There Are No Small Delays

Software development is (arguably) one of the most complicated, mentally demanding disciplines, built on increasingly complex layers of abstraction, comprised only by the substrate of thought. One is always juggling multiple complex data and procedural flows in one’s mind.

To quote Dijkstra (a prominent pioneer in Computer Science) on the subject:

From a bit to a few hundred megabytes, from a microsecond to a half an hour of computing confronts us with completely baffling ratio of 109! The programmer is in the unique position that his is the only discipline and profession in which such a gigantic ratio, which totally baffles our imagination, has to be bridged by a single technology. He has to be able to think in terms of conceptual hierarchies that are much deeper than a single mind ever needed to face before. […] For [many], an automatic computer is something like the familiar cash register, only somewhat bigger, faster, and more flexible. But the analogy is ridiculously shallow: it is orders of magnitude worse than comparing, as a means of transportation, the supersonic jet plane with a crawling baby, for that speed ratio is only a thousand.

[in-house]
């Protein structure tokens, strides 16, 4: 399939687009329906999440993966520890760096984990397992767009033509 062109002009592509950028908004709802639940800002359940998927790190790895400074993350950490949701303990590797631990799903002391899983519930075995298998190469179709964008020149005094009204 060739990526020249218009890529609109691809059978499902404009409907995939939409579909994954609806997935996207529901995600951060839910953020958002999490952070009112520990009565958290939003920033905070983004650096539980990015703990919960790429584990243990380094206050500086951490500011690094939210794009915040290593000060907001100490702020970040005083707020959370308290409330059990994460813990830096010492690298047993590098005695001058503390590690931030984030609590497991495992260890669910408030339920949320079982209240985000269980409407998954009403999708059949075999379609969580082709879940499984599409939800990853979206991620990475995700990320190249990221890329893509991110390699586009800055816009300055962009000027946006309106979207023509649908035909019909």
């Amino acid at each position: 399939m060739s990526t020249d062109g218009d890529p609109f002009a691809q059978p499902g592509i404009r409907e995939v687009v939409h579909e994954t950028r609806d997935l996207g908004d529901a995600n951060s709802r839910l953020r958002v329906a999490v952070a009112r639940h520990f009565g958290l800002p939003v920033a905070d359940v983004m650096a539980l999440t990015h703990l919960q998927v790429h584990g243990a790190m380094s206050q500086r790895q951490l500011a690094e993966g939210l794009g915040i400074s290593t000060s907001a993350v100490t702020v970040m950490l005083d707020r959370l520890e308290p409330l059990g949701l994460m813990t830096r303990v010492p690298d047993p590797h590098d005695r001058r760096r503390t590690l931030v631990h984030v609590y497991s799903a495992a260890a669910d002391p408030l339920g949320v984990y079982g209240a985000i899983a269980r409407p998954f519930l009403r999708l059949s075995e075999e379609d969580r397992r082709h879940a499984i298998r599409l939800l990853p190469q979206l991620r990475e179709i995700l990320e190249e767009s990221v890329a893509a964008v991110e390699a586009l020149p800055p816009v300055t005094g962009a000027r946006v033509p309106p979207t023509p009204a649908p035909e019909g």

(The source, while lengthy, is a worthwhile read.)

One consequence is that thought interruptions are costly. Now, a single interruption is always costly, as aptly described in the sort-of-famous comic, “This is why you shouldn’t interrupt a programmer”:

This is why you shouldn’t interrupt a programmer

(source)

So a single interruption is quite costly. A delay lasting for one second may cost orders of magnitude more in productive time lost.

Multiple interruptions (even seemingly minor ones) not only add up incrementally, but their total result is even worse than their mere sum, as momentum and concentration needs to be picked up time and again. This includes indiscernible amounts: the same way that a bad shoe or an un-warmed-up muscle might hinder a runner (physical hinderances), if a programmer has to stop to think about anything but the task at hand, it breaks his/her flow. The issue at hand is not (only) the inevitable gradual accumulations of seconds and minutes wasted, but the loss in overall momentum.